Staff members take charge in poetry leadership

Some may think poetry is an ancient art. However, it remains through the efforts of dedicated poets.

Tammy Rhodes, University Success Center executive assistant, and Daishu McGriff, UNA Dining marketing manager, have both shown their love for poetry by hosting spoken word events in the past, which they are trying to bring back in the future.

Rhodes hosted the Florence Poetry Slam, a monthly event at Rivertown Coffee, starting in 2007 after founder J.T. Bullock, alumnus and professional poet, became busy with his nursing course work.

The event consisted of poets performing their works and the slam itself, which involved audience members drawing words out of a hat that the poets would have to create poems from in 30 seconds.

Rhodes said several UNA students participated, and the event reached out to poets nationwide to perform.

“We really created a major poetry scene in our little spot here that Florence was known for,” she said.

Rhodes said her love of poetry comes from her mom teaching her spoken word from a young age.

“It’s always been a part of me,” she said. “I think it always will be. It’s always been my creative outlet.”

She said after becoming busy with her senior year and career search, she had to stop hosting the event around a year after it had begun.

However, Rhodes said the slam is returning soon, with a new brand, name and “vibe.” Poetry workshops are also in the works.

An announcement of details for the slam’s return will take place on social media in December.

As for McGriff, her involvement in poetry events took off in 2012 with the start of the annual poetry event Blackout.

She continued to participate in it through 2015 (and hosting it twice) at Auburn University at Montgomery. The theme was “coming out of darkness,” with a spotlight shining down on a microphone on a dark stage.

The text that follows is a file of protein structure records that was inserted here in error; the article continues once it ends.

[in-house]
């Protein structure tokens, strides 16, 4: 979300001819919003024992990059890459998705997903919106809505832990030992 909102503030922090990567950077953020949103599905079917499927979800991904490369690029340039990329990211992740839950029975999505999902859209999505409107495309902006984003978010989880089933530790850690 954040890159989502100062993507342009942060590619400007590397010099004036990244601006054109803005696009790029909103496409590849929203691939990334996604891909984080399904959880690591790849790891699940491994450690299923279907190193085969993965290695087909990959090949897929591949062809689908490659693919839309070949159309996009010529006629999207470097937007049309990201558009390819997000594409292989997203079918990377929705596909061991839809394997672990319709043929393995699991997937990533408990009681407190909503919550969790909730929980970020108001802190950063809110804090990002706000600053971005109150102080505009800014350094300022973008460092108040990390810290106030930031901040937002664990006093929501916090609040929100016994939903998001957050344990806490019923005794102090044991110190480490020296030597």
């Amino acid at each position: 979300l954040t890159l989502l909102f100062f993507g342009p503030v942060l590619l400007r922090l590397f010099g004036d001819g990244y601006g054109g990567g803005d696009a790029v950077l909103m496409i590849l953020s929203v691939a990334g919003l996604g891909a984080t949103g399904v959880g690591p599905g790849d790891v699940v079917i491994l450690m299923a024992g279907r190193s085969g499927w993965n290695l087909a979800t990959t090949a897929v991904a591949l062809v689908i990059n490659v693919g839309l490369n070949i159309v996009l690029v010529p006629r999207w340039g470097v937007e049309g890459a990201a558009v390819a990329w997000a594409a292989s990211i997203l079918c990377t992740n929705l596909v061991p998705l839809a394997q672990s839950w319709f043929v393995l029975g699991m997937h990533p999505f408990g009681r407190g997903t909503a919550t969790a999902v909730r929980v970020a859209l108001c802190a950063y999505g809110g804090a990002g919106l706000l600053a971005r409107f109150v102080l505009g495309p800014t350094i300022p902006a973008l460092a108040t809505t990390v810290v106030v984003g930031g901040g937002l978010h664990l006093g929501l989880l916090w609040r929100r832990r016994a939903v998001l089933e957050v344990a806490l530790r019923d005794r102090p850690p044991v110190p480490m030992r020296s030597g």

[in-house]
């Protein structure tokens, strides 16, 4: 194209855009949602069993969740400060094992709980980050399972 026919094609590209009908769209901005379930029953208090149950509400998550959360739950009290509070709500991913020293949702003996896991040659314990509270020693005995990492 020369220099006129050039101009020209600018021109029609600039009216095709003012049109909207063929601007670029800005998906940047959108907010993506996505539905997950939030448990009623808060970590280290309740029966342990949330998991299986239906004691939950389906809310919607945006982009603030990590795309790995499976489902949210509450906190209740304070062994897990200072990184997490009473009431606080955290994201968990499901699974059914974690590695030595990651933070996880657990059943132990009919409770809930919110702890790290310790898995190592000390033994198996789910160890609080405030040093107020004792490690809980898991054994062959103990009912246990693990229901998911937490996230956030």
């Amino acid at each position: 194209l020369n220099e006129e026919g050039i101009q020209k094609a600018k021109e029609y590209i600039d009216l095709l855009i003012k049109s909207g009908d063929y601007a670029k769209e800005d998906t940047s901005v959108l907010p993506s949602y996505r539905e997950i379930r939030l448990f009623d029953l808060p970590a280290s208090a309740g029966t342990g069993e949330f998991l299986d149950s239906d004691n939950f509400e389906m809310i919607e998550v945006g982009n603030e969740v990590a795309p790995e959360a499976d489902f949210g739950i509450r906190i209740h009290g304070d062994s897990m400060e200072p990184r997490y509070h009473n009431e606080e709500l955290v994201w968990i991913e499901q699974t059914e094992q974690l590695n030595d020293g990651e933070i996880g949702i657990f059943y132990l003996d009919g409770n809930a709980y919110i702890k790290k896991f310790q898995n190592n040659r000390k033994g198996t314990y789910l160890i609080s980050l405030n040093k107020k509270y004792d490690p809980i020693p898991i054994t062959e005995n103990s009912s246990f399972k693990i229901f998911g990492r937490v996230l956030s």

“The notion is to step into the light and just share your art,” she said.

The event originated from faith-based group Phase Three, which AUM knew from its singing and poetry performances on campus.

Blackout started in a residence hall sitting area with around 10 to 15 attendants. The next year, attendance began to grow.

McGriff said the 2015 Blackout had the largest attendance yet, with around 250 to 300 people.

Blackout stopped after McGriff and other Phase Three members graduated. However, McGriff said she hopes the event will return to Montgomery next year.

She said she first performed poetry in college, finding a way to express her creative writing.

“It’s a release that sometimes people don’t know about,” she said. “It really helps me get thoughts out of my head and be creative while I’m doing it.”

McGriff said after performing in Zeta Phi Beta’s spoken word event at UNA, her first poetry event since moving to Florence, she hopes to bring her own event to campus with Rhodes’ help.

“I think, with Tammy and I, we both were saying that we came out of retirement (at the event),” she said.

Poetry opens a door into a poet’s heart through expression, said Assistant Professor of Sociology Andrea Hunt.

“When someone performs a piece of their work, they are empowered, and in doing so, they let the audience into their life and heart,” she said. “This kind of trust helps build bridges between people and gives people an outlet to express themselves.”

She said she will support Rhode’s and McGriff’s future events.

“Their love of poetry is contagious, and they are eager to mentor writers and give people a voice who may otherwise feel marginalized in our community,” she said